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Chapter VII
Crossing of the Indus. When Buddhism First Crossed the River for the East

The travellers went on to the south-west for fifteen days (at the foot of the mountains, and) following the course of their range. The way was difficult and rugged, (running along) a bank exceedingly precipitous, which rose up there, a hill-like wall of rock, 10,000 cubits from the base. When one approaches the edge of it, his eyes become unsteady; and if he wished to go forward in the same direction, there was no place on which he could place his foot; and beneath where the waters of the river called the Indus.1 In former times men had chiselled paths along the rocks, and distributed ladders on the face of them, to the number altogether of 700, at the bottom of which there was a suspension bridge of ropes, by which the river was crossed, its banks being there eighty paces apart.2 The (place and arrangements) are to be found in the Records of the Nine Interpreters,3 but neither Chang K’een4 nor Kan Ying5 had reached the spot.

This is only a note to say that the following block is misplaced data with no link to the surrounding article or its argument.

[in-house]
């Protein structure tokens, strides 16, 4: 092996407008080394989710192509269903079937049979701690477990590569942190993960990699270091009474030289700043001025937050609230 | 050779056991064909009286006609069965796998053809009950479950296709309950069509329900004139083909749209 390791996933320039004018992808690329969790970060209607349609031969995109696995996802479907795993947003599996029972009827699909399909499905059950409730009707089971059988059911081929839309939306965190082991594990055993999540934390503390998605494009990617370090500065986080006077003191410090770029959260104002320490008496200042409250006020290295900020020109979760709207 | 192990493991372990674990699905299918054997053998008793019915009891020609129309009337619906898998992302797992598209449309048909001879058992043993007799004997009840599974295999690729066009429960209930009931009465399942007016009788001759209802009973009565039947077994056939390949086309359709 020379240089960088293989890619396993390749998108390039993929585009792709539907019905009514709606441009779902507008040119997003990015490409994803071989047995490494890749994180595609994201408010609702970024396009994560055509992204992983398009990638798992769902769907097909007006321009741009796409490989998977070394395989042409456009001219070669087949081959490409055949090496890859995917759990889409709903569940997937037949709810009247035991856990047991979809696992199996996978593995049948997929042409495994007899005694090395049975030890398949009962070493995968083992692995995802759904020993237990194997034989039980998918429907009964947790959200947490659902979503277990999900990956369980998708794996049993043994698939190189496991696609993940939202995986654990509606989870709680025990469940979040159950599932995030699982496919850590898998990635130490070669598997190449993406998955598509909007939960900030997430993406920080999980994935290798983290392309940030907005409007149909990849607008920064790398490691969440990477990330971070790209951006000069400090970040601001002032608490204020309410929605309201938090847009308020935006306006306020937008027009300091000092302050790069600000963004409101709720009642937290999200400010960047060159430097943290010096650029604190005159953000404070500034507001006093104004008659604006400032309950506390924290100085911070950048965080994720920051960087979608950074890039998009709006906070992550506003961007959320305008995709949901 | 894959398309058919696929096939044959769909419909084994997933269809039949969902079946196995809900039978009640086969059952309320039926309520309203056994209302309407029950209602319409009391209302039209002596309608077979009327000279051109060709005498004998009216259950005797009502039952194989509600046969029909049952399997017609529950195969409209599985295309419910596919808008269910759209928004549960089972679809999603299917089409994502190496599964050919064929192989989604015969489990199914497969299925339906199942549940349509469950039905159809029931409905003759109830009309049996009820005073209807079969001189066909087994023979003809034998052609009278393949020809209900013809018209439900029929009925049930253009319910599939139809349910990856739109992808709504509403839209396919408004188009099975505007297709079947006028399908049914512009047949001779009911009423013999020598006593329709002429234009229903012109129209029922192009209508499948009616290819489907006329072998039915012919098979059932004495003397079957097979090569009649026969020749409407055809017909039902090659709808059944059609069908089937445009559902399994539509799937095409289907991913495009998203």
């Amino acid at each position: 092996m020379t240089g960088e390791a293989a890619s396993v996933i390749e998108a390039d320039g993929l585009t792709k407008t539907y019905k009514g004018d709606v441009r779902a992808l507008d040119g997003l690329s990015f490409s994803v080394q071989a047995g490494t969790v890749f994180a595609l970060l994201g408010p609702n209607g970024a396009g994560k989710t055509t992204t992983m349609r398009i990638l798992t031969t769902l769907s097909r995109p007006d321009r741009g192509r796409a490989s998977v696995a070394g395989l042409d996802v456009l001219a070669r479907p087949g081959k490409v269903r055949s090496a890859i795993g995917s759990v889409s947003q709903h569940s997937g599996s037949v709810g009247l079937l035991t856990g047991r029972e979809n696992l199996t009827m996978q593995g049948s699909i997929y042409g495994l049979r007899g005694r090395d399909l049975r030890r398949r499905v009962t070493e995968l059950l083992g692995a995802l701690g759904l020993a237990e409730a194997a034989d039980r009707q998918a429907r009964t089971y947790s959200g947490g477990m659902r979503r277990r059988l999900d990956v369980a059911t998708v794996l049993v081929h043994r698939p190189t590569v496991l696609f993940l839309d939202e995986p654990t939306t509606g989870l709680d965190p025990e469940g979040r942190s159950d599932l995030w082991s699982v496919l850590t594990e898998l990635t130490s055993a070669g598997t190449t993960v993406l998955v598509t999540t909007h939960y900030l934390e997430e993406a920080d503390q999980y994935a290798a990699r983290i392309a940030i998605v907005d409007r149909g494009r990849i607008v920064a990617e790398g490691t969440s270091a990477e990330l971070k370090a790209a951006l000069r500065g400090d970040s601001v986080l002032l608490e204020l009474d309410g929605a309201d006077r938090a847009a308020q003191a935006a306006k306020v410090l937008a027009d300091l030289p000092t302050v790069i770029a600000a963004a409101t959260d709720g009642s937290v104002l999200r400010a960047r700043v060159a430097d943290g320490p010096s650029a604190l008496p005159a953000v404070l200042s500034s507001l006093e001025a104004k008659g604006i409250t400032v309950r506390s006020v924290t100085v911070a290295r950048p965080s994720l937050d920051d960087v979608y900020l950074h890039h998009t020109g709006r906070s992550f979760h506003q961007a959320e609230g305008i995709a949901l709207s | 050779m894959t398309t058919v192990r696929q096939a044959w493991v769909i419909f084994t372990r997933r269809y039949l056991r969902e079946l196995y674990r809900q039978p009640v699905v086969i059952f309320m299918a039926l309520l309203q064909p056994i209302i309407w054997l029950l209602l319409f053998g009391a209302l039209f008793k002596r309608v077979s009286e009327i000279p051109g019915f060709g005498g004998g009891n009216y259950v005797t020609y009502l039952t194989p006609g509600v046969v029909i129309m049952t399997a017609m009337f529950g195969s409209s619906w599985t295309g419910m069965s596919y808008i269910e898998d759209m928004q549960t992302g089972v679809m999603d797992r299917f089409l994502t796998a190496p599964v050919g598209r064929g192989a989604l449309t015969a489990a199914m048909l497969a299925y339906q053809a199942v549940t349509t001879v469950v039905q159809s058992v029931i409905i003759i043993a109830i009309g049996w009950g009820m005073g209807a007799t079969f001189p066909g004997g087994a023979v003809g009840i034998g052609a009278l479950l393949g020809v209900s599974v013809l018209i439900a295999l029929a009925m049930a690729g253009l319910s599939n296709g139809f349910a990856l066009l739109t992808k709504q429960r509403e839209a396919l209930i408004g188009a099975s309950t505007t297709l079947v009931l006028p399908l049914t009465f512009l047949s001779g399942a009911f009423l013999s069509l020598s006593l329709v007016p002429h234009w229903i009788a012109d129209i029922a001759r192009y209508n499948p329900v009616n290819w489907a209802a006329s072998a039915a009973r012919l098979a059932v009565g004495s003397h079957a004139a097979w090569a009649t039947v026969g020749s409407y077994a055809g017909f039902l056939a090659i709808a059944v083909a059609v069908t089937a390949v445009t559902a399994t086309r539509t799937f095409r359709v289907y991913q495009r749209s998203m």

The monks6 asked Fa-hien if it could be known when th............
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